4. Did They Cause Property Damage

The second most major thing landlords want to know about is whether or not tenants are going to look after their property. 

Describe the tenant’s level of cleanliness. Did they cause pest problems or leave stains on the floor? And describe any mentionable damage that went beyond fair wear and tear during their tenancy, for example, holes in walls, or torn up the carpet.

On the other hand, if they were respectful of the property and reported maintenance issues quickly mention this too.

5. Don’t Say Anything You Can’t Back Up

Assume that the tenant will read the letter that you send. If you write egregious lies or hyperbolize about their nightmarish tendencies they might take issue with that. If you’re not willing to back up everything you say in the landlord reference letter with cold hard facts, don’t write it, don’t say it.

6. Do unto others…

Past behavior is one of the key indicators of whether or not a tenant is going to be a good tenant in the future. At some point, you’re undoubtedly going to be the landlord on the other end of that phone. As such, it’s worth making it clear you’re happy to have a quick chat over the phone if they need additional information.

Leave your name and phone number on the letter if they wish to reach out. It really is a case of doing unto others and you would have done unto you.

Free Landlord Reference Letter Template

Download the free landlord reference template below and edit it to suit your needs. Then whenever a tenant requests a reference letter simply open it up and fill in the blanks.

What To Include In A Landlord Reference Letter

  1. Clarify who the tenant is and the property address.
  2. Verify the rent amount and whether or not they were reliable with their payments.
  3. Note their general cleanliness, and the amount of the deposit returned (if they’ve already moved out).
  4. Did they have any pets or smoke during their tenancy?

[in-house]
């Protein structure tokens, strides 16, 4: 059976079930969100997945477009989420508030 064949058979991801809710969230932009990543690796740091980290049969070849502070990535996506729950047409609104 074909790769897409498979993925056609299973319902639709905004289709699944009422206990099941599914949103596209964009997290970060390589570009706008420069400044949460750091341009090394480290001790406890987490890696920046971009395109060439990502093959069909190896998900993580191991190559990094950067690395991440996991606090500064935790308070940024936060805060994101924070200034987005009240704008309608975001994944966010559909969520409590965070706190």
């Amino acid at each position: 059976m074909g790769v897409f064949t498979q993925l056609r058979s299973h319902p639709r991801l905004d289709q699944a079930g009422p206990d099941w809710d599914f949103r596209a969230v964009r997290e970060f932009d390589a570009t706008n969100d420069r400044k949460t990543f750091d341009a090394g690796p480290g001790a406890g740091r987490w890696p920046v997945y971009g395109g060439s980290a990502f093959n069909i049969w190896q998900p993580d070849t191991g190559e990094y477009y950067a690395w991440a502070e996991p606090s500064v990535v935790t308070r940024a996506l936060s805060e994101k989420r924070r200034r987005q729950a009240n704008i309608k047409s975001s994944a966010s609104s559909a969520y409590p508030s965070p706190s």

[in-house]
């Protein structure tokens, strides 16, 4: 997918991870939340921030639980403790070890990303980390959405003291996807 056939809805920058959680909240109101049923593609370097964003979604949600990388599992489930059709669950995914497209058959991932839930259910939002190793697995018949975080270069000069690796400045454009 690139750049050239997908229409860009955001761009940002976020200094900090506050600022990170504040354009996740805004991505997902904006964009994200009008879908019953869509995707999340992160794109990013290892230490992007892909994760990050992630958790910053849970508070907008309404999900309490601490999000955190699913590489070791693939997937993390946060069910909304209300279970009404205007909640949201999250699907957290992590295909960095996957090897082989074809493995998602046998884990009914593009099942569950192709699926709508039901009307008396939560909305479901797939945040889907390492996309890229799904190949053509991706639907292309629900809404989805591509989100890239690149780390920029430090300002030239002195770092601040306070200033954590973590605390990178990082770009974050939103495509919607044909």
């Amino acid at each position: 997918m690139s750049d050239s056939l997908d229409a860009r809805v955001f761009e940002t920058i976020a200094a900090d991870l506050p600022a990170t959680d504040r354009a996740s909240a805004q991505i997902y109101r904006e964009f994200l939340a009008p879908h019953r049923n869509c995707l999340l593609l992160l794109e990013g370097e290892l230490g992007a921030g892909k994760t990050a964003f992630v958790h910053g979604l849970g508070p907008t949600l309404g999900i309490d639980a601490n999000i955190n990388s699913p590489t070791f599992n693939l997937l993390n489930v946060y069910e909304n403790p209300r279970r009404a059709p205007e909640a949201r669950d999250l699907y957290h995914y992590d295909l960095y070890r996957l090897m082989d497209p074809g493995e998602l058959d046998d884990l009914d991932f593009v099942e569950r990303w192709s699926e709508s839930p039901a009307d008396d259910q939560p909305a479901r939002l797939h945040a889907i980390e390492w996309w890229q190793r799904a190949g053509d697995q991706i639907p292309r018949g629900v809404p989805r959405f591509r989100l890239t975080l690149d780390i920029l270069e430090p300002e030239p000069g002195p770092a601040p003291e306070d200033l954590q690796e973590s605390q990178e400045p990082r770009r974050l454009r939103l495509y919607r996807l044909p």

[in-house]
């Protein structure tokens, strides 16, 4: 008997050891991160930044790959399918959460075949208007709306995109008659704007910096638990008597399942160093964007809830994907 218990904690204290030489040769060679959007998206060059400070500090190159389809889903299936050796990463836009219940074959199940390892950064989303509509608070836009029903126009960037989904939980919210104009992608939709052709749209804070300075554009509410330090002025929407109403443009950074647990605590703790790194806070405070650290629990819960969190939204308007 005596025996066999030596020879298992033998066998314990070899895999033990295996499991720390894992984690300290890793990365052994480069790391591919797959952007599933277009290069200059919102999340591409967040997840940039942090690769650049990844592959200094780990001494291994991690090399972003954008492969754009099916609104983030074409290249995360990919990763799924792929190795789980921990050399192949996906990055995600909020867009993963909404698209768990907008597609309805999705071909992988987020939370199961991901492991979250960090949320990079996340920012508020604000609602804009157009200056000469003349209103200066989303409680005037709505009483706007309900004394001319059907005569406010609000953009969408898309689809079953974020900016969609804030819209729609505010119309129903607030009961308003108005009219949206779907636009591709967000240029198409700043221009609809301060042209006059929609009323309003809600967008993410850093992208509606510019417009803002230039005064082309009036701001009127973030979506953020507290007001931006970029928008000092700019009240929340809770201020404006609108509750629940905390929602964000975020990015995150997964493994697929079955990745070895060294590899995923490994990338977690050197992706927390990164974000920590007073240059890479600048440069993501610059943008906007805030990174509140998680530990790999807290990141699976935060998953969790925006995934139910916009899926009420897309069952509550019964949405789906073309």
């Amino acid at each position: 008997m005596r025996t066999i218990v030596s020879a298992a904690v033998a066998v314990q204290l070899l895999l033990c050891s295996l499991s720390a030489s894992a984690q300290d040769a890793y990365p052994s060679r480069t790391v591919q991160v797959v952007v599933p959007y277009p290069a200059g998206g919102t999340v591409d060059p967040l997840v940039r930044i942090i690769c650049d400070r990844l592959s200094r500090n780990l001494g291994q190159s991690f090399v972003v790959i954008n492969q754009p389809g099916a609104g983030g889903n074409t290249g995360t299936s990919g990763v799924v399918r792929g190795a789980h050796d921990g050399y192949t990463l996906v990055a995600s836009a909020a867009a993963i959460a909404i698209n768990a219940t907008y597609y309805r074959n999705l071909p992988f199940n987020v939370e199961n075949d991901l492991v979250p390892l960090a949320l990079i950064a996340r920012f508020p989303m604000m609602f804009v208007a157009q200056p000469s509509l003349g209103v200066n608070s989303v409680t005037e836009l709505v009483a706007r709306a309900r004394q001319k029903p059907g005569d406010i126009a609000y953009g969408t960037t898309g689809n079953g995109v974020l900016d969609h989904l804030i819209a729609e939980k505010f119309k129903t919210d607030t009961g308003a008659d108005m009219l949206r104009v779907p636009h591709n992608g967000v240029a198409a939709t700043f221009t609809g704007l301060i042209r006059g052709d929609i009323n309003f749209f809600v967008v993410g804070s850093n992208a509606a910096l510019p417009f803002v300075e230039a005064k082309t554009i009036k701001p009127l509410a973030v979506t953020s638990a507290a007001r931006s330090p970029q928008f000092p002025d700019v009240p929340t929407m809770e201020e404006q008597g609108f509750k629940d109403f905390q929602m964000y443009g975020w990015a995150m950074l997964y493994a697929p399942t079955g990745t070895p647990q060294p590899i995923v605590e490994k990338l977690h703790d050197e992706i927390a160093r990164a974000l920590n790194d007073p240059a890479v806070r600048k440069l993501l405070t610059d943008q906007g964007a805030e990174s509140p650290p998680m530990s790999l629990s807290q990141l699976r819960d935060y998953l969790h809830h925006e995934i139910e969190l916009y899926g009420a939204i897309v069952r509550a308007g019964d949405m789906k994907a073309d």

5. Did they cause any disturbances during their tenancy? Eg. the neighbors complained about the noise.
  6. Did you ever begin eviction proceedings?
  7. Any notes regarding them breaching the lease.
  8. If you know, then state the reason they gave for wanting to move.
  9. Give a summary of whether, overall, they were good tenants.

Finally, sign it off with your details and offer to answer any additional questions they might have.

Can a Landlord Refuse to Provide a Letter of Recommendation?

Yes, a landlord can refuse to provide a reference letter, especially if the tenant and landlord ended things on bad terms. Even if the tenant paid rent on time, a landlord might not want to write a reference letter due to a generally poor experience.

For example, the tenant might have been difficult to deal with, frequently contacting the landlord after hours for special favors, requests, or demands in an unfriendly manner. Alternatively, the tenant might have ignored the landlord’s emails, violated the lease by subletting without permission, or kept a pet despite a no-pet policy.

Final Words: Landlord Reference Letter

Checking landlord references is a key part of a thorough tenant screening and background check

Providing a landlord reference letter is an opportunity to inform potential future landlords about any issues during their tenancy in your property. When providing a landlord reference, it's important to be honest as well as clear, concise, and professional. Long-winded complaints about a tenant are tedious to read and write and can potentially get you in trouble.

When you receive a landlord reference letter, make sure to cross-reference the details in the report with the details on the tenant’s application and in their tenant screening report. Any discrepancies, while they could be a simple mistake, could also indicate a potential lie. 

It’s a good idea to ask for landlord reference details on the application form. At the same time, you should initiate a tenant screening report on top applicants. The easiest way to get a tenant screening report is by using a tenant screening service like Landlord Studio.

Once you’ve identified the best prospects simply hit the 'Run Screening Report' button in the app, and the tenant will receive an email asking them to fill out and pay for the report.

Once they submit the report will be made available to you in the app within minutes. 

With Landlord Studio you get a full TransUnion SmartMove report which includes a credit check, criminal background check, and a rental history report. Making sure you’ve got all the details you need to make an informed decision and select the best tenant every time.